Maintaining a healthy lifestyle is important for all of us, delicious food articles aside. Whether you’re a “health nut” or just someone looking to implement more health conscious decisions into your life, getting (and staying) on the right track can be difficult. Allow Healthy Detroit, a Detroit-based health organization, to be your guide.
Healthy Detroit strives to develop prevention-oriented communities within the city of Detroit and serves as a model public health organization for others. Founded in late 2013, the organization is an initiative of the National Prevention Strategy under the Affordable Care Act that provides Detroiters with education and resources needed to live healthy lifestyles.
Kirsten Bondalapati, vice president of operations at Healthy Detroit, said that a comprehensive focus is required when promoting preventative health, as all areas of our health and our lives affect one another. Several of the organization’s priorities include tobacco free living, preventing drug abuse and excessive alcohol abuse, healthy eating, active living, preventing injury and violence, reproductive and sexual health and mental and emotional well-being.
In order to provide Detroiters with a healthy lifestyle, Healthy Detroit has developed HealthParks throughout the city, where locals can enjoy typical park services, a farmers market, outdoor fitness centers and more.
“HealthParks are year-round health and wellness hubs based in city parks with recreation centers. (They) combine innovative place-making and public health practices to provide state of the art facilities and programming to encourage healthy lifestyles for all ages,” Bondalapati said.
That includes sports fields, boxing clubs, health screenings, yoga, youth sports leagues, meditation classes, community gardens, walking clubs and more. Healthy Detroit is currently establishing three HealthParks in partnership with the City of Detroit Recreation Department: Farwell, Adams-Butzel and Patton.
In addition to HealthParks, Healthy Detroit Days are another implementation of the organization that offers full days of health programming. These events occur on a rotating basis at each of the HealthParks, as well as other venues throughout the year. The next one is scheduled for January 2015, so keep your eyes peeled for upcoming details!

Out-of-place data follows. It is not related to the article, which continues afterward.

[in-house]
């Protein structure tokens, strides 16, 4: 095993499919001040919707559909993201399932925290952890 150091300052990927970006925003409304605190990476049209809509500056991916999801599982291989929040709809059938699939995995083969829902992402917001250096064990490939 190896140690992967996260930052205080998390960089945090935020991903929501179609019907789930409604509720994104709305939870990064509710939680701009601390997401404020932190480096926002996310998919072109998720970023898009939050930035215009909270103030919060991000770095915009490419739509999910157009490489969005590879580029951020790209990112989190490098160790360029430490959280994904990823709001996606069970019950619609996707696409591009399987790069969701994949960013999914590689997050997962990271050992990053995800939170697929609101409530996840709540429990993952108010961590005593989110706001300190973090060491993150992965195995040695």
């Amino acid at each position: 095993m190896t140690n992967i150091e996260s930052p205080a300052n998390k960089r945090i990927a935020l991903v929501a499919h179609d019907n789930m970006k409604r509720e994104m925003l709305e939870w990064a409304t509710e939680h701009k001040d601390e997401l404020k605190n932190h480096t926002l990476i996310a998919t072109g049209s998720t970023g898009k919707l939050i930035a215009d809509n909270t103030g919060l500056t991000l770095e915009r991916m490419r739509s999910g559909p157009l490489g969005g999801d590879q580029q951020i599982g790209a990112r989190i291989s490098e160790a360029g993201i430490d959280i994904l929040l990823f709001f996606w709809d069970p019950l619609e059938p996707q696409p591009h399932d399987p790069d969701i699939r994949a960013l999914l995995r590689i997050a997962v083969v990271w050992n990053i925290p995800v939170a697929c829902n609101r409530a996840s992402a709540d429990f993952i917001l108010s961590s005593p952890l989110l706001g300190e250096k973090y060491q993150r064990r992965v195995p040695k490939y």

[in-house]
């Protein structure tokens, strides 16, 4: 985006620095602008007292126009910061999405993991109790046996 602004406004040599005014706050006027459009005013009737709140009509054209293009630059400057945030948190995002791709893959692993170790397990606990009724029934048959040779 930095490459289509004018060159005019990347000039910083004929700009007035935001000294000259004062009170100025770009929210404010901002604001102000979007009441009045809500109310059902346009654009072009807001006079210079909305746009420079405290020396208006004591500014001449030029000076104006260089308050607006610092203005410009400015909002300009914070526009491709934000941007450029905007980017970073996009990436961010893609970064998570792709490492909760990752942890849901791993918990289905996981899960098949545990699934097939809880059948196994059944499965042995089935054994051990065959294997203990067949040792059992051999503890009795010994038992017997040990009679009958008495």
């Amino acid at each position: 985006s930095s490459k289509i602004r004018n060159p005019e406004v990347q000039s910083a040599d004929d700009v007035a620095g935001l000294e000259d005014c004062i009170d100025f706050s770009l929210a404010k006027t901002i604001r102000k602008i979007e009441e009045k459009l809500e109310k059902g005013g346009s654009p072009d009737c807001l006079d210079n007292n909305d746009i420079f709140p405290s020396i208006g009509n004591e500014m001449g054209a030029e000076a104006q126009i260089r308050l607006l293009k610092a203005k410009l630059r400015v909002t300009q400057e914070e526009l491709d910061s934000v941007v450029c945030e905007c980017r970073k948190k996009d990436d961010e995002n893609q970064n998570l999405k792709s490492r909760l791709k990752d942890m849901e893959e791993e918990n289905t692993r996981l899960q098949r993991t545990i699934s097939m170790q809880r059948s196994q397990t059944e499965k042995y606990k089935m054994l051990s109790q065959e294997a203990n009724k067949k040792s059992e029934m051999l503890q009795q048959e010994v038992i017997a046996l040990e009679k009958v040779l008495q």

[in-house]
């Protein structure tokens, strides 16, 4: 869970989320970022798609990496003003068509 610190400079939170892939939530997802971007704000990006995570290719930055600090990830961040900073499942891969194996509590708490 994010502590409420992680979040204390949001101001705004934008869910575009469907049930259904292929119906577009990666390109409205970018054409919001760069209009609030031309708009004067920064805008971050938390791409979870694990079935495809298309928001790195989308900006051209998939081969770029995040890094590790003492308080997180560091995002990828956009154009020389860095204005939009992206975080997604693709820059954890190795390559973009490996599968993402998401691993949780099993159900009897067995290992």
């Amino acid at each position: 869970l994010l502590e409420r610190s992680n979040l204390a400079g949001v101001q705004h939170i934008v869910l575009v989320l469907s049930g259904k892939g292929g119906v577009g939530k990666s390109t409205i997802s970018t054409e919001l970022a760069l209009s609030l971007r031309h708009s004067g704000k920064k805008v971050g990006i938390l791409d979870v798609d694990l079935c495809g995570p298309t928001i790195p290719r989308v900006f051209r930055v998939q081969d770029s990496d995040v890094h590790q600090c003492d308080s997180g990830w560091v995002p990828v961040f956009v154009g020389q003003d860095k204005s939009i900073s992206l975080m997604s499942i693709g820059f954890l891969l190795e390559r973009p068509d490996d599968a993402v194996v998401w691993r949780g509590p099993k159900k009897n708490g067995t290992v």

Healthy Detroit Days programming is categorized into five zones, including healthy eating, healthy living, sports, fitness and healthy minds, all of which address areas of wellness for all ages.
“For example, when a family attends, the mother can talk to a physician, the father can buy fresh fruits and vegetables from a farm stand, and the kids can play basketball (or) take a dance class,” Bondalapati said. “It is more than a health fair, as we focus on engagement with an end goal that people interact, find something that works for them, and begin integrating these activities into their everyday lives.”
While HealthParks serve as Healthy Detroit’s main initiative, the organization has a network of over 40 local groups and organizations that work alongside it to improve public health programming across the city of Detroit. Healthy Detroit also has two university chapters, at Wayne State University and the University of Detroit Mercy.
“We support students in their own projects to promote health and wellness on campus as well as engage with their surrounding community. Through this network and the university chapters, Healthy Detroit is working to create a culture of healthy living and (working to) be a leader in effective public health practices,” Bondalapati said.
She added that it’s so important to promote healthy lifestyles to Detroit residents because the city has a huge opportunity to become an example of healthy living to other cities in the United States. Detroit has hundreds of city parks, and by transforming these under-utilized spaces into interactive, healthy and safe centers, Healthy Detroit hopes to reverse negative health trends.
Taking the first step to leading a healthier lifestyle begins with utilizing a variety of existing organizations and programs, according to Bondalapati.
“For example, Eastern Market is one of the largest farmers markets in the country and sells affordable fruits and vegetables. Some of our city recreation centers already boast ice rinks, boxing rings, sports fields, community gardens and afterschool programs for kids. Healthy living does not have to mean running a marathon. Joining a walking group, helping out in a community garden, meditating for 10 minutes a day, or participating in an informal sports league are all things (that) can shape a healthy lifestyle,” Bondalapati said.
Another great opportunity for getting your health on the right track is taking advantage of events that Healthy Detroit regularly hosts, like pop up yoga sessions, track workouts and Downtown Detroit run/walk events.
“Healthy Detroit partners with programs like Pop Up Yoga in order to bring their already successful endeavors to other areas in the city,” Bondalapati said, noting that the organization has worked with Pop Up Yoga to bring instructors to Southwest Solutions’ Piquette Square, a veterans housing building, to run fitness classes tailored to the needs of local veterans.
When it comes to partnerships, Healthy Detroit teams up with any health-related organization, from large health systems to single employee fitness businesses. The group is always looking for volunteers, and you can sign up to do so here.
“Healthy Detroit’s mission as public health advocate means we are always looking to collaborate in order to maximize impact,” Bondalapati said.